“The ECB will likely confirm that it will advance at a ‘constant pace’ (read: 50 basis points in March and possibly beyond) without prior commitment to a 25 or 50 basis point move in May,” Schmieding said.
But since rates will now be 50 basis points higher than at the ECB’s last press conference, doves may suggest that the ECB should now use a more lenient term than “significantly”.
Bank of England
A key distinction between the Bank of England’s mandate and that of the Federal Reserve and European Central Bank is the bleak outlook for the UK economy.
The Bank had previously forecast that the UK economy was entering its longest recession in history, but gross domestic product unexpectedly rose 0.1% in November after beating expectations in October, suggesting the recession may be ending. Not the promised depth.
However, the International Monetary Fund on Monday cut its forecast for UK GDP growth in 2023 to -0.6%, making it the world’s worst-performing major economy after Russia.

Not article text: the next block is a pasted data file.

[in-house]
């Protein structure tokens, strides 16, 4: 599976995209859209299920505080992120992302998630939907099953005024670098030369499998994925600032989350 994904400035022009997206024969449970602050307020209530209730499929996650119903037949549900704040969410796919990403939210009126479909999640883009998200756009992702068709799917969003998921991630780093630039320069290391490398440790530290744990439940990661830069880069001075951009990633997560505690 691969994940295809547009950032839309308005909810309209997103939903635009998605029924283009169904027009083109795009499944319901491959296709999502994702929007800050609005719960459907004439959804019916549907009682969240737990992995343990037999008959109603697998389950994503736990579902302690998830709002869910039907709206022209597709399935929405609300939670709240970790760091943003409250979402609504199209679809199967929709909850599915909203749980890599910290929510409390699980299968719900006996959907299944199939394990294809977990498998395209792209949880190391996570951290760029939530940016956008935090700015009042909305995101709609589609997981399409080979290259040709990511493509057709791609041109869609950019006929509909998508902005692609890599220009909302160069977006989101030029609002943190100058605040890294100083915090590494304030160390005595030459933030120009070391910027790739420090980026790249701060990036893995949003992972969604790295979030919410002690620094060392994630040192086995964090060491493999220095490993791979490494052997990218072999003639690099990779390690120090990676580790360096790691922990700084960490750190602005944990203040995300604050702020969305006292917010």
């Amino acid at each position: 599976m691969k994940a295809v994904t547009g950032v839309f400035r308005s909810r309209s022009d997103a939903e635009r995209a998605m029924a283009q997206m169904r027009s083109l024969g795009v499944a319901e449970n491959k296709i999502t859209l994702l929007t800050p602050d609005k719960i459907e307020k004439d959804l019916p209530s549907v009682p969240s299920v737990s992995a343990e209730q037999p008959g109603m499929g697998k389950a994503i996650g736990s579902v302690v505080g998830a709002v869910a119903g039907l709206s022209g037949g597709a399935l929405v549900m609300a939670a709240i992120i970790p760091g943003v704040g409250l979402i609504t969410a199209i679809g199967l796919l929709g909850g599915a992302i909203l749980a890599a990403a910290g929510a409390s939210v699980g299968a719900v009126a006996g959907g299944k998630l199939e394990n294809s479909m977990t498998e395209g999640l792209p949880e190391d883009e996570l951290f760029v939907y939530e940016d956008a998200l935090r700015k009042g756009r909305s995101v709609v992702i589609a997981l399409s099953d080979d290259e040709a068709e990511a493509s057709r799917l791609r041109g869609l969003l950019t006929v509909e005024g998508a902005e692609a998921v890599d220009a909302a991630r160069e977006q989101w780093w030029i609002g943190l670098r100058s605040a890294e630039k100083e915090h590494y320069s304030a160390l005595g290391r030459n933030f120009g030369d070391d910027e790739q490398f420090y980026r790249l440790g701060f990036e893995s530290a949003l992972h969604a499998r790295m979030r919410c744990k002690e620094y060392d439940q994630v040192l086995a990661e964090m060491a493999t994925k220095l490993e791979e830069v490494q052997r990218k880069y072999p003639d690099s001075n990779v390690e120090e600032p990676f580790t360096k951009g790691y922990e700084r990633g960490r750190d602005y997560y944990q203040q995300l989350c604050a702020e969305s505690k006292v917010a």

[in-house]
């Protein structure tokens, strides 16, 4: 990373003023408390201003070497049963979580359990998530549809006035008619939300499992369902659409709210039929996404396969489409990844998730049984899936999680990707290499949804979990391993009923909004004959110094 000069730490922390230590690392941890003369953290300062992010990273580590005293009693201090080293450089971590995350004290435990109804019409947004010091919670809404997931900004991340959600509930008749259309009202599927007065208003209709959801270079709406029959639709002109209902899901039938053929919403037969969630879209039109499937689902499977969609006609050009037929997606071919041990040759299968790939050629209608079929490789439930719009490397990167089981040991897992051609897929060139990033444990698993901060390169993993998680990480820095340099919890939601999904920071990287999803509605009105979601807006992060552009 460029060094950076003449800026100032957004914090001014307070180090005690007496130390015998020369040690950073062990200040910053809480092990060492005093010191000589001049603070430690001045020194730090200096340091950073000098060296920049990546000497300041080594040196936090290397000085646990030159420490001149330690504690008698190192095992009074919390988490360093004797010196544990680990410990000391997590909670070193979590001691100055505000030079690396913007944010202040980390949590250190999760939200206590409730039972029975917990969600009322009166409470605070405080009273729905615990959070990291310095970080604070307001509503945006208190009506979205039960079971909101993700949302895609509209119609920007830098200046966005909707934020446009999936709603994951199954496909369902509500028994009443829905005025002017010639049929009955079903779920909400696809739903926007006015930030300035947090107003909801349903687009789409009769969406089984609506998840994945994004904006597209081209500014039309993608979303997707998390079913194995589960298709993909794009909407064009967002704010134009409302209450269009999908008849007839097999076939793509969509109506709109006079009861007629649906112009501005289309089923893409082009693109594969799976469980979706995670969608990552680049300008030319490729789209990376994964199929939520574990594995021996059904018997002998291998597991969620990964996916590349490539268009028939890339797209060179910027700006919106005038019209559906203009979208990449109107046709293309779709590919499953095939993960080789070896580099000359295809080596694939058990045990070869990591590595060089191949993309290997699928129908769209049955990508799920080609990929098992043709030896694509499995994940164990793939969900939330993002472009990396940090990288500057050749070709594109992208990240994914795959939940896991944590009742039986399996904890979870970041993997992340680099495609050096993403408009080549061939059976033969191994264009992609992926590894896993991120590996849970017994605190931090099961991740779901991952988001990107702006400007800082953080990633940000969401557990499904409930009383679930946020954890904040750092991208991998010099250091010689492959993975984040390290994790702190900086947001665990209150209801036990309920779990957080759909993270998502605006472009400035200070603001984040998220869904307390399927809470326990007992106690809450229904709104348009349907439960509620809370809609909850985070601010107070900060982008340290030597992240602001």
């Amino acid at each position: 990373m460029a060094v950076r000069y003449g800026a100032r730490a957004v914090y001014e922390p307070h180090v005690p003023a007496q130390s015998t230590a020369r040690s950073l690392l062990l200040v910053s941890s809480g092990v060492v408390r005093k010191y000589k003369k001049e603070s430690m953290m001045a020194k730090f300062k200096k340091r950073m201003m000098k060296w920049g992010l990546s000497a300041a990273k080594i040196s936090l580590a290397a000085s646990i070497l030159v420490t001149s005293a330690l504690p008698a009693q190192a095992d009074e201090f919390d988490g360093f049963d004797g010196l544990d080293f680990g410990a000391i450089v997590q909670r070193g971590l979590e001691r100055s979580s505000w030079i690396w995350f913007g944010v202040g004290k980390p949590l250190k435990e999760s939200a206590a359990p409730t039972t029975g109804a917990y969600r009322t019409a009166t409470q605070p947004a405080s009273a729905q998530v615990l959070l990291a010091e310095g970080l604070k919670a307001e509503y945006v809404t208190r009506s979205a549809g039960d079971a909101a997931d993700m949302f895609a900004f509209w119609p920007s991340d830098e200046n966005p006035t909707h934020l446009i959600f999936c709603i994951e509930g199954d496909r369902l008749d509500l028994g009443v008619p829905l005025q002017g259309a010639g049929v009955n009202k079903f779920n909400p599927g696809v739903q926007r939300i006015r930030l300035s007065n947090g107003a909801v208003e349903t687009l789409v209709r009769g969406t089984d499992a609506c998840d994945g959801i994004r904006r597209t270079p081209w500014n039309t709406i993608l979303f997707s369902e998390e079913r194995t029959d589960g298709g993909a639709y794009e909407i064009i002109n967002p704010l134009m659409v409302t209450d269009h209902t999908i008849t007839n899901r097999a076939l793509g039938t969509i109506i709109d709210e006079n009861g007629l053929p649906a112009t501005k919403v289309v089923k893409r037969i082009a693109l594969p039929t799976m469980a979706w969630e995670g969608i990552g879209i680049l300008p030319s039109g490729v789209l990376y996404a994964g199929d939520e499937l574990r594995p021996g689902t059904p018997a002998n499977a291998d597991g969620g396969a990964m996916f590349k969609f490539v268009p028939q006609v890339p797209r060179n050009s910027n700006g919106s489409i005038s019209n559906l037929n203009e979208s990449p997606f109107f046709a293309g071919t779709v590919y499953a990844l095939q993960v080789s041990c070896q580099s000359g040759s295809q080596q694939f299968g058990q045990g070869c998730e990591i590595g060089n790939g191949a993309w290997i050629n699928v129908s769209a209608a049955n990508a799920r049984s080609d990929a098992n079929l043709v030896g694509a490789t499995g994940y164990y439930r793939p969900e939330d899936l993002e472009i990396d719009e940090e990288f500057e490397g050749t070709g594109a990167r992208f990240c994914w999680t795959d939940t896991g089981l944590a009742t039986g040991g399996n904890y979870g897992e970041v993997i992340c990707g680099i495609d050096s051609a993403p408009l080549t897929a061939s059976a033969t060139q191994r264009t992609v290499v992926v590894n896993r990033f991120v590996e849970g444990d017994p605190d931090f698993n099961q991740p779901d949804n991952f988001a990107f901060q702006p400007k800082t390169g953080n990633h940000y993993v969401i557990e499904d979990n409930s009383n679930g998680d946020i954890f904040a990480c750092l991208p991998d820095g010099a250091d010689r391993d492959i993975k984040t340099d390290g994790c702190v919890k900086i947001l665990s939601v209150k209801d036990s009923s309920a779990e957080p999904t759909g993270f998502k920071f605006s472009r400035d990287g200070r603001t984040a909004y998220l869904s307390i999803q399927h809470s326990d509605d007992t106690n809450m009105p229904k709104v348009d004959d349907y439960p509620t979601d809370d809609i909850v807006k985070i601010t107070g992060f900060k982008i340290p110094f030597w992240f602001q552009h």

Most economists expect the Monetary Policy Committee to decide differently in favor of another 50 basis point hike on Thursday – raising the Bank Rate to 4% – but expect a weaker tone than in recent meetings.
Barclays expects a 7-2 split in favor of a final “forced” hike of 50 basis points, with communications forecasting a move to 25 basis points in March.
“This may be indicated by the removal, or softening, of the ‘strong’ component of forward guidance. Such a change would be consistent with our call for two final hikes of 25bp in March and May, bringing the terminal rate to 4.5%.” ” analysts at the British lender said in a note on Friday.
Victoria Clarke, chief UK economist at Santander CIB, expects a much closer 5-4 majority in the MPC in favor of a 50 basis point hike, with four opponents split between “no change” and a 25 basis point increase. He said the bank had “no easy options”.
“Given concerns about inflationary damage, we believe the majority of the MPC will consider raising the Bank Rate to 4.00% as prudent risk management, but we still do not think it will want to raise the Bank Rate much higher than this. rate increase, Clarke said in a note on Friday.
Santander expects a “doubling but modest increase” in February and March, and Clarke suggested that Governor Andrew Bailey was “optimistic” about headline inflation slowing, amid growing concerns about the outlook for Britain’s housing market.